47

I have a collection of Strings, and I would like to convert it to a collection of strings were all empty or null Strings are removed and all others are trimmed.

I can do it in two steps:

final List<String> tokens =
    Lists.newArrayList(" some ", null, "stuff\t", "", " \nhere");
final Collection<String> filtered =
    Collections2.filter(
        Collections2.transform(tokens, new Function<String, String>(){

            // This is a substitute for StringUtils.stripToEmpty()
            // why doesn't Guava have stuff like that?
            @Override
            public String apply(final String input){
                return input == null ? "" : input.trim();
            }
        }), new Predicate<String>(){

            @Override
            public boolean apply(final String input){
                return !Strings.isNullOrEmpty(input);
            }

        });
System.out.println(filtered);
// Output, as desired: [some, stuff, here]

But is there a Guava way of combining the two actions into one step?

  • as skaffman notes, that's about the most straightforward way to do it; as to your note about some pretty commonly used functions not being baked in - why not request the Strings api add some static Function s and Predicate s for sensible examples like this? I've found the maintainers at code.google.com/p/guava-libraries/issues/list reasonably responsive. – Carl Nov 25 '10 at 17:06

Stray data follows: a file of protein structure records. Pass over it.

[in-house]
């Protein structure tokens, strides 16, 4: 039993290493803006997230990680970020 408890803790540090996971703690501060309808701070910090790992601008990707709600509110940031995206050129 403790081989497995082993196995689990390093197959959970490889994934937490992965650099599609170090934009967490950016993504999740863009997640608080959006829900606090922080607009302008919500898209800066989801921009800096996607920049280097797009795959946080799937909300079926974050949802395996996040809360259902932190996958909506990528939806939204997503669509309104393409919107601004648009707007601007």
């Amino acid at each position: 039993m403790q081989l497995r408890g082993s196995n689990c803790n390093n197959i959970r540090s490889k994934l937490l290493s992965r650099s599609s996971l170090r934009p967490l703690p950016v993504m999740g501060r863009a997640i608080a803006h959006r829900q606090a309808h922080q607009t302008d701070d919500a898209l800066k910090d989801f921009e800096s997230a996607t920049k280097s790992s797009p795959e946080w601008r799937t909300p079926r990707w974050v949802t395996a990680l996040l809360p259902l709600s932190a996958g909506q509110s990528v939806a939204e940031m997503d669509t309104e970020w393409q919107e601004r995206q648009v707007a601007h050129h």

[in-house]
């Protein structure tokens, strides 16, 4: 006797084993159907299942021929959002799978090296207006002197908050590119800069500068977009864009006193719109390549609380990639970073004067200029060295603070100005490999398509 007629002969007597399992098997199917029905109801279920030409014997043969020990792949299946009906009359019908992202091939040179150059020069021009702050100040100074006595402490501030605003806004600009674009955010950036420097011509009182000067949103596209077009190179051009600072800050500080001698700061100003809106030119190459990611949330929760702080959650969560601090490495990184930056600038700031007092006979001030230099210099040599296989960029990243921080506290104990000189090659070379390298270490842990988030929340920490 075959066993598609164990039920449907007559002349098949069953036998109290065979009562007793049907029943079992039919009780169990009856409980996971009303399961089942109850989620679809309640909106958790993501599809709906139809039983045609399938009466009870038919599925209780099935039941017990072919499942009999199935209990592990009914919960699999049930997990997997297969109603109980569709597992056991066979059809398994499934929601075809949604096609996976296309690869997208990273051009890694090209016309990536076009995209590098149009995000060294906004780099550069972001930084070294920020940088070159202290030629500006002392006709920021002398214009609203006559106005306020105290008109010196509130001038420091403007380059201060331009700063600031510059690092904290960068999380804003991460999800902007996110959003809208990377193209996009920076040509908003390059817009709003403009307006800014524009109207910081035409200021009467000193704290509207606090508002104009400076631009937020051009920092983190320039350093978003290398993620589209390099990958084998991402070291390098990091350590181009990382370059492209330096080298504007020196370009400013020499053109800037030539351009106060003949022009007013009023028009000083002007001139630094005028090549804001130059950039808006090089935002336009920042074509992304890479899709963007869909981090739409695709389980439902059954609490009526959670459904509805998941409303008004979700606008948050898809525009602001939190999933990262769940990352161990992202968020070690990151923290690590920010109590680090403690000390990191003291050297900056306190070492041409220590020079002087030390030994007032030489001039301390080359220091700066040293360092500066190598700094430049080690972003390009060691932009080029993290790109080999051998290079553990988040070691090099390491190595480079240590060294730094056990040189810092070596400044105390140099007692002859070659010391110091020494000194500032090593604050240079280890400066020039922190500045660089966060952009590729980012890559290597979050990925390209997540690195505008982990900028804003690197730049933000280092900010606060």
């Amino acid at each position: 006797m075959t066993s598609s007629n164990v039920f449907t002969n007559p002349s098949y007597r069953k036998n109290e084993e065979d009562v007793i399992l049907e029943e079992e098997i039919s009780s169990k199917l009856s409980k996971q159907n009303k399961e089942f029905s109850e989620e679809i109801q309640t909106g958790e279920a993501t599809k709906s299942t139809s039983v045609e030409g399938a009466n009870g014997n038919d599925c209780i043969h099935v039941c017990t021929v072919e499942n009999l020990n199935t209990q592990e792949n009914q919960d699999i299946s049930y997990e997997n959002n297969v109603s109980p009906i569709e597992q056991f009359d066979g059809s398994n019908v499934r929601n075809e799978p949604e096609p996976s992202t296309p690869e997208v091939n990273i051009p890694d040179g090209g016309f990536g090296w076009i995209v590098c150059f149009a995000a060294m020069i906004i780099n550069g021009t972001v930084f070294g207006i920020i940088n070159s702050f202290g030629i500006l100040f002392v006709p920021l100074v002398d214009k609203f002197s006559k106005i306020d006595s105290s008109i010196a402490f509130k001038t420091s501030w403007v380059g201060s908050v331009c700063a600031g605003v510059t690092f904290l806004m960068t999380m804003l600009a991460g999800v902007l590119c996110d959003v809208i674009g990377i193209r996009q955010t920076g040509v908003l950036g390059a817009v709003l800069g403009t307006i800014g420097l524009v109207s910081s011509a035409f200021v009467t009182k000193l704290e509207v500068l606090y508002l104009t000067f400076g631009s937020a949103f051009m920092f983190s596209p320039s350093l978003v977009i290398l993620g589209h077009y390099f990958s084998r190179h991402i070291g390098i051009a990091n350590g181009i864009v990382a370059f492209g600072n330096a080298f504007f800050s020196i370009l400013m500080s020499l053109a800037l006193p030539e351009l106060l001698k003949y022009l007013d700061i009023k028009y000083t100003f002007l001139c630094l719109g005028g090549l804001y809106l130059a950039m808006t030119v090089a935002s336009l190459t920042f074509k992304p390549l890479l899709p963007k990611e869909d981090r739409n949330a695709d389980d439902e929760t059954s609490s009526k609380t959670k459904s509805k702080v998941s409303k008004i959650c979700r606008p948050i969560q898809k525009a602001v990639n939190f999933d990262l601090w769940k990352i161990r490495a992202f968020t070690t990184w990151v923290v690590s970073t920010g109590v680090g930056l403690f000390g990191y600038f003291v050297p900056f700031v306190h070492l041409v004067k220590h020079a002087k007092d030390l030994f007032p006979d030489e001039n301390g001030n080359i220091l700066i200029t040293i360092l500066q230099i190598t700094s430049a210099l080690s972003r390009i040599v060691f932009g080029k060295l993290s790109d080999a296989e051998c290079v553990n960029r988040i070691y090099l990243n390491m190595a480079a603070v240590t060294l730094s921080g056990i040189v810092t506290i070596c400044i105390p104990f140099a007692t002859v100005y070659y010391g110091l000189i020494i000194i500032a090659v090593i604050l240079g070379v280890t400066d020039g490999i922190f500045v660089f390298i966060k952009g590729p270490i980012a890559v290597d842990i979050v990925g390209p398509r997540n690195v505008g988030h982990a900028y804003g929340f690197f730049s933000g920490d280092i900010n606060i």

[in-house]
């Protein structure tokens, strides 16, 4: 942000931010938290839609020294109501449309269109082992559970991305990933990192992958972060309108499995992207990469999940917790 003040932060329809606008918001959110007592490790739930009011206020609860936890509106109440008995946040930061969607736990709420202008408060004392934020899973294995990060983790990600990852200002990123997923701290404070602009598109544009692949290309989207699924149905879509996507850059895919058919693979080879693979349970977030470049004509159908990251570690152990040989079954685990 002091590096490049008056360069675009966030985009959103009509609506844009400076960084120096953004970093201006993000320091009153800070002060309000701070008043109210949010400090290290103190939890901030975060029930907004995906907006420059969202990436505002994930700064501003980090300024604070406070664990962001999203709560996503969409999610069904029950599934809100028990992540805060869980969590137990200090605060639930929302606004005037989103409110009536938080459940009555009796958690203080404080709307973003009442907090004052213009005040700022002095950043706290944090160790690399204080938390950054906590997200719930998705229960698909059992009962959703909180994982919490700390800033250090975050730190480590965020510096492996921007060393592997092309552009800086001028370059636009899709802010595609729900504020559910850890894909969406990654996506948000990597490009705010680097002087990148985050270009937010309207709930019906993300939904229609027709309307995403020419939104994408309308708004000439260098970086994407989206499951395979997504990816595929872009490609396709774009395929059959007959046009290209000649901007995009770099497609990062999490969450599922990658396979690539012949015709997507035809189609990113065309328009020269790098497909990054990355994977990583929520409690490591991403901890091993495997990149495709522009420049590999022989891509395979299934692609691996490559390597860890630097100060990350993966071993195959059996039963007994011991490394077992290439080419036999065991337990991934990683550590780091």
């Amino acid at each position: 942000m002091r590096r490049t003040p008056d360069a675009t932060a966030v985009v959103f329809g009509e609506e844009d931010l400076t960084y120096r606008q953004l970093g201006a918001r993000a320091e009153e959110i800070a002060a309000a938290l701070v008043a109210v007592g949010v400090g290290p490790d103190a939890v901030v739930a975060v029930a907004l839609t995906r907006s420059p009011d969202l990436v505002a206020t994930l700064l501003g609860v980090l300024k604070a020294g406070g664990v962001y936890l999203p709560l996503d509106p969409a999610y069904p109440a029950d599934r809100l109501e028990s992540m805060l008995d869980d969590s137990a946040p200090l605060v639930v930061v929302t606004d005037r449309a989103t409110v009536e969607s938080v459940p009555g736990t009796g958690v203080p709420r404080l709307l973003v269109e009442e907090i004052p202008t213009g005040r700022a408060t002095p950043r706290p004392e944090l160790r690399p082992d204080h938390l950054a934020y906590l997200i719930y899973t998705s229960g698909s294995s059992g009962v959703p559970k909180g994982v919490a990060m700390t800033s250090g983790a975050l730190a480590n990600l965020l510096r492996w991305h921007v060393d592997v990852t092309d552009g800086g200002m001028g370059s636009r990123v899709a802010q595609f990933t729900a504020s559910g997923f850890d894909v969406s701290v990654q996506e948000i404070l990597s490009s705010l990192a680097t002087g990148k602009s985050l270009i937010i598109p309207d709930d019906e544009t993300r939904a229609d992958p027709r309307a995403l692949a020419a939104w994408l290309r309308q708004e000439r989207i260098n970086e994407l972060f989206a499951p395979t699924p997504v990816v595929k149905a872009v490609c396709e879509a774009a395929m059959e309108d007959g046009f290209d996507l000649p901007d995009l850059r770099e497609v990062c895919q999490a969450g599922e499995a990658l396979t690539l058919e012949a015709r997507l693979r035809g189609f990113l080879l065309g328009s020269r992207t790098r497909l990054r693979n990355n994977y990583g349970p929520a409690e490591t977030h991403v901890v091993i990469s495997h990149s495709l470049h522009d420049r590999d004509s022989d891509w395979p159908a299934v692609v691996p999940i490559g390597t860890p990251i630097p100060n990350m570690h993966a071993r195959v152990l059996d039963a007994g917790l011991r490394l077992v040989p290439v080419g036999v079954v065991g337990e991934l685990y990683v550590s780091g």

• @Carl well I already have to issues in the pipeline there code.google.com/p/guava-libraries/issues/… and I don't want to get on their nerves. But I might just do that, because eventually I'd like Guava to replace commons/lang and commons/io for me and it still has a long way to go for that. – Sean Patrick Floyd Nov 25 '10 at 17:17
  • 2
    I think you could filter, and then transform. So don't need to test the null case in your transformation – sly7_7 Nov 26 '10 at 14:31
  • @sylvain: true, obviously. Thanks – Sean Patrick Floyd Nov 26 '10 at 14:39
80

In the upcoming latest version(12.0) of Guava, there will be a class named FluentIterable. This class provides the missing fluent API for this kind of stuff.

Using FluentIterable, you should be able doing something like this:

final Collection<String> filtered = FluentIterable
    .from(tokens)
    .transform(new Function<String, String>() {
       @Override
       public String apply(final String input) {
         return input == null ? "" : input.trim();
       }
     })
    .filter(new Predicate<String>() {
       @Override
       public boolean apply(final String input) {
         return !Strings.isNullOrEmpty(input);
       }
     })
   .toImmutableList();
| improve this answer | |
  • 2
    Note that if you are on Java 8, usage of FluentIterable is discouraged in favor of Java 8 streams. – Wim Deblauwe Dec 6 '16 at 14:34
  • Very slick. Glad I stumbled upon this. – Mr. Polywhirl Dec 22 '16 at 18:19

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